Boeing's Request To FAA Details 777, 737 Nacelle Changes

aircraft wreckage from fan blade failure incident
Damage caused in recent fan blade failure incidents has prompted regulators and Boeing to reexamine nacelle designs.
Credit: NTSB

Details of Boeing’s planned design changes for nacelles paired with CFM56-7 and Pratt & Whitney PW4000-series engines include multiple structural modifications that the manufacturer suggests operators be permitted to phase in as they are approved, rather than testing the entire nacelle system at the same time, as FAA regulations require.

Documents filed with the FAA as part of a request to allow the phased implementation provide the most detailed descriptions yet of how Boeing plans to reinforce nacelles susceptible to damage when engine fan blades fail on 737 Next-Generation (NG) and Pratt-powered 777 aircraft. The design problems were spotlighted in five in-service fan-blade-out (FBO) events—three involving PW4000-powered 777-200s and two affecting CFM56-7-powered 737-700s—in the last six years, and they are changing how industry views the risks of fan blade failures.

  • Changes focus on ensuring parts do not break away following fan blade failures
  • Initial design changes are planned to be rolled out next year

The proposed modifications alter designs developed and approved in the mid-1990s as part of certification of the 777-200 and 737-700, the first 737NG variant. The fan blade failures and related airframe damage underscored that the analysis done during certification did not capture all possible risks linked to fractured blades. Advances in analytical modeling in the nearly three decades since the 777-200 and 737-700 were certified have given manufacturers more capable tools for understanding how blade failures can affect surrounding structure (AW&ST March 22-April 4, p. 25).

In each of the two 737 incidents, cracked fan blades fractured, triggering a series of events that included parts of the inlet structure breaking away. In the second event, an April 2018 accident that led to an emergency landing in Philadelphia, parts of the fan cowl structure also broke off. Investigators determined that the blade struck the fan case and transmitted loads to a latch mechanism. Part of the latch broke away, struck a window and dislodged it, causing a rapid decompression and leading to a passenger fatality.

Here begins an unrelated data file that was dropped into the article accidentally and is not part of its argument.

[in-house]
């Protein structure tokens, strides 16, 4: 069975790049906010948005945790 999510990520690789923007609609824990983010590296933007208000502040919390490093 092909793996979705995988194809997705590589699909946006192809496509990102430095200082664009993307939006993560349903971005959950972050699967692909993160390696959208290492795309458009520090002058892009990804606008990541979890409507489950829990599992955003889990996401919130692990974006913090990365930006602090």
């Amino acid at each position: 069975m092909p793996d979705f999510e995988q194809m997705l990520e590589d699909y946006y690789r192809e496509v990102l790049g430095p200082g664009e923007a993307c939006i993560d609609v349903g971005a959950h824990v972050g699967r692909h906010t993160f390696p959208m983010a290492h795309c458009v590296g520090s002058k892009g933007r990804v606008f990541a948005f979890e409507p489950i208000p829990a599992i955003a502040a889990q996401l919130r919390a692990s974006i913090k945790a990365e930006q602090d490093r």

Boeing’s planned 737NG design changes, which the company will release in service bulletins, focus on fortifying parts of the nacelle to minimize risks of similar occurrences. One planned set of changes will call for “larger, more capable” fasteners securing the inlet aft bulkhead to a flange fitting, Boeing explains in the documents submitted to the FAA. New crushable spacers will reduce how much energy a broken fan blade can transmit to the inlet.

Another service bulletin will cover installing a redesigned radial restraint fitting, which connects the bottom of the fan cowl to the engine. The change seeks to “prevent fan blade impact energy from being introduced into the fan cowl structure during an FBO event,” Boeing says in its request to the FAA.

Boeing also is redesigning bolts used in a fan cowl hinge fitting “to ensure that the fan cowl support beam hinge does not experience a failure during an FBO event,” the company says.

A fourth change would introduce a redesigned primary exhaust nozzle. “During both of the [737] events, the primary exhaust nozzle buckled and experienced cracking to the extent that concerns were raised over the potential for portions of the nozzle to depart the airplane during a fan-blade-out event,” Boeing says.

The company anticipates finalizing the four sets of changes and releasing service bulletins in 2022. The FAA then would mandate the modifications, and global regulators would likely follow suit, starting the clock for operators to upgrade 6,300 affected aircraft in the global fleet.